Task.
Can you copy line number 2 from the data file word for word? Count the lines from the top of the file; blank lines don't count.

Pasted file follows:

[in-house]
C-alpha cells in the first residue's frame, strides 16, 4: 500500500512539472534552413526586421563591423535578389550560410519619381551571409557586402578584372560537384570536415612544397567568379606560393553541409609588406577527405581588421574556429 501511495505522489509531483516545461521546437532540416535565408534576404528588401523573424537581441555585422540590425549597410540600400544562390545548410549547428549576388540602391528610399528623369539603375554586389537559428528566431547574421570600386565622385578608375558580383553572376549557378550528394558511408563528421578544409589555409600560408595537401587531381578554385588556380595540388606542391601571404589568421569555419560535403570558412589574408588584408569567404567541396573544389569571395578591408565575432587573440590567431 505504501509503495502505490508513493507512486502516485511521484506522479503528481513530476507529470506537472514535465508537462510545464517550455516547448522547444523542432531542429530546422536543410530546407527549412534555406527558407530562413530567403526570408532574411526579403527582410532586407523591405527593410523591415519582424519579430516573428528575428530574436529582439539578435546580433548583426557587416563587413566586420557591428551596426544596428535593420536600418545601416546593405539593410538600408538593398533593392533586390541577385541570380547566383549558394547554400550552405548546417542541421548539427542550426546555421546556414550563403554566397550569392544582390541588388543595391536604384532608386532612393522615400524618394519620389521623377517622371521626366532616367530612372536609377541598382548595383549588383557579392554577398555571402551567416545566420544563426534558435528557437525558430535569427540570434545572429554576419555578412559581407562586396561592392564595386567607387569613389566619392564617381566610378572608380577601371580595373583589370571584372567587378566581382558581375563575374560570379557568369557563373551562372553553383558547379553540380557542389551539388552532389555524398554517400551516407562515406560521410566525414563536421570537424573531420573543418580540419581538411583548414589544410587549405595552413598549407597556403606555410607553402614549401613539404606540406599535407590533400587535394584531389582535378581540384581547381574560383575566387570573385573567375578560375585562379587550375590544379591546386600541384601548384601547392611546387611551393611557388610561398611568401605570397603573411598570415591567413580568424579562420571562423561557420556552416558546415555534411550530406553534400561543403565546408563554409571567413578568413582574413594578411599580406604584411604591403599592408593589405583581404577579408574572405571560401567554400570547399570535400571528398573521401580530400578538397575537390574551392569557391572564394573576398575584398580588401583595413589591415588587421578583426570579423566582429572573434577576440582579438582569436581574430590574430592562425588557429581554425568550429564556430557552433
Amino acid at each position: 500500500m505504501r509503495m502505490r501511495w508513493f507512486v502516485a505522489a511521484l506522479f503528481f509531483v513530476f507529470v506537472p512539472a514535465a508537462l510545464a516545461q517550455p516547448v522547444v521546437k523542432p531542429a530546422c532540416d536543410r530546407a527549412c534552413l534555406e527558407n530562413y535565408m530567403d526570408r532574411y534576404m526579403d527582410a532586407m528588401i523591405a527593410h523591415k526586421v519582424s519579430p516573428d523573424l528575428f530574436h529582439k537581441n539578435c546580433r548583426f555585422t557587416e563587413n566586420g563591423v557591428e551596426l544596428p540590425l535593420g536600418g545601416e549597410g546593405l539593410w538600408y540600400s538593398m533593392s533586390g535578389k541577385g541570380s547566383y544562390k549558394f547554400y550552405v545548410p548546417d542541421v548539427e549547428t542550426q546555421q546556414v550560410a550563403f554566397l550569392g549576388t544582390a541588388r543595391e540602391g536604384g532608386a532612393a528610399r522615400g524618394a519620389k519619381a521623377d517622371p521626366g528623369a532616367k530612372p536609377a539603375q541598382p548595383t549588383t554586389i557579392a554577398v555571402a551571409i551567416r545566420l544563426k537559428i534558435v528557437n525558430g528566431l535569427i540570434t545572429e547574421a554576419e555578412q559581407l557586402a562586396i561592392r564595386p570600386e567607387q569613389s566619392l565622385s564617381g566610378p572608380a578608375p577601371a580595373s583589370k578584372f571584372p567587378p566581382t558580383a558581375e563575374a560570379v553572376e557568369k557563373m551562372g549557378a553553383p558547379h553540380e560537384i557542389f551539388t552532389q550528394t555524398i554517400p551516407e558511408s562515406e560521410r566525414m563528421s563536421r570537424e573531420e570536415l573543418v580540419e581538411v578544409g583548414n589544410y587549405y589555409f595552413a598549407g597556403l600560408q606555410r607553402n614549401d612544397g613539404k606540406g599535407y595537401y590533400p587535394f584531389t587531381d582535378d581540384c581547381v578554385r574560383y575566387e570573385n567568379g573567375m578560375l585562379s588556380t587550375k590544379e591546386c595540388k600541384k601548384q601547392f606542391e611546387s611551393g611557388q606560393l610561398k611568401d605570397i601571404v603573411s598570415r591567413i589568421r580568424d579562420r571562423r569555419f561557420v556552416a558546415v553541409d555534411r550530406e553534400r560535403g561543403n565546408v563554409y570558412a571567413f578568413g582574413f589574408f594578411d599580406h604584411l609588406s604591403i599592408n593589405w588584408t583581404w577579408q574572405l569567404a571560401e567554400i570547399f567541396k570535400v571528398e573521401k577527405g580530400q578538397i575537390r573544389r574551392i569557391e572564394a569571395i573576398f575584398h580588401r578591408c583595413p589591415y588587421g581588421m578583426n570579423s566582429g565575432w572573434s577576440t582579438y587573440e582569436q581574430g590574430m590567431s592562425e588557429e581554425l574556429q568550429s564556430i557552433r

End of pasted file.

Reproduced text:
C-alpha cells in the first residue's frame, strides 16, 4: 500500500512539472534552413526586421563591423535578389550560410519619381551571409557586402578584372560537384570536415612544397567568379606560393553541409609588406577527405581588421574556429 501511495505522489509531483516545461521546437532540416535565408534576404528588401523573424537581441555585422540590425549597410540600400544562390545548410549547428549576388540602391528610399528623369539603375554586389537559428528566431547574421570600386565622385578608375558580383553572376549557378550528394558511408563528421578544409589555409600560408595537401587531381578554385588556380595540388606542391601571404589568421569555419560535403570558412589574408588584408569567404567541396573544389569571395578591408565575432587573440590567431 505504501509503495502505490508513493507512486502516485511521484506522479503528481513530476507529470506537472514535465508537462510545464517550455516547448522547444523542432531542429530546422536543410530546407527549412534555406527558407530562413530567403526570408532574411526579403527582410532586407523591405527593410523591415519582424519579430516573428528575428530574436529582439539578435546580433548583426557587416563587413566586420557591428551596426544596428535593420536600418545601416546593405539593410538600408538593398533593392533586390541577385541570380547566383549558394547554400550552405548546417542541421548539427542550426546555421546556414550563403554566397550569392544582390541588388543595391536604384532608386532612393522615400524618394519620389521623377517622371521626366532616367530612372536609377541598382548595383549588383557579392554577398555571402551567416545566420544563426534558435528557437525558430535569427540570434545572429554576419555578412559581407562586396561592392564595386567607387569613389566619392564617381566610378572608380577601371580595373583589370571584372567587378566581382558581375563575374560570379557568369557563373551562372553553383558547379553540380557542389551539388552532389555524398554517400551516407562515406560521410566525414563536421570537424573531420573543418580540419581538411583548414589544410587549405595552413598549407597556403606555410607553402614549401613539404606540406599535407590533400587535394584531389582535378581540384581547381574560383575566387570573385573567375578560375585562379587550375590544379591546386600541384601548384601547392611546387611551393611557388610561398611568401605570397603573411598570415591567413580568424579562420571562423561557420556552416558546415555534411550530406553534400561543403565546408563554409571567413578568413582574413594578411599580406604584411604591403599592408593589405583581404577579408574572405571560401567554400570547399570535400571528398573521401580530400578538397575537390574551392569557391572564394573576398575584398580588401583595413589591415588587421578583426570579423566582429572573434577576440582579438582569436581574430590574430592562425588557429581554425568550429564556430557552433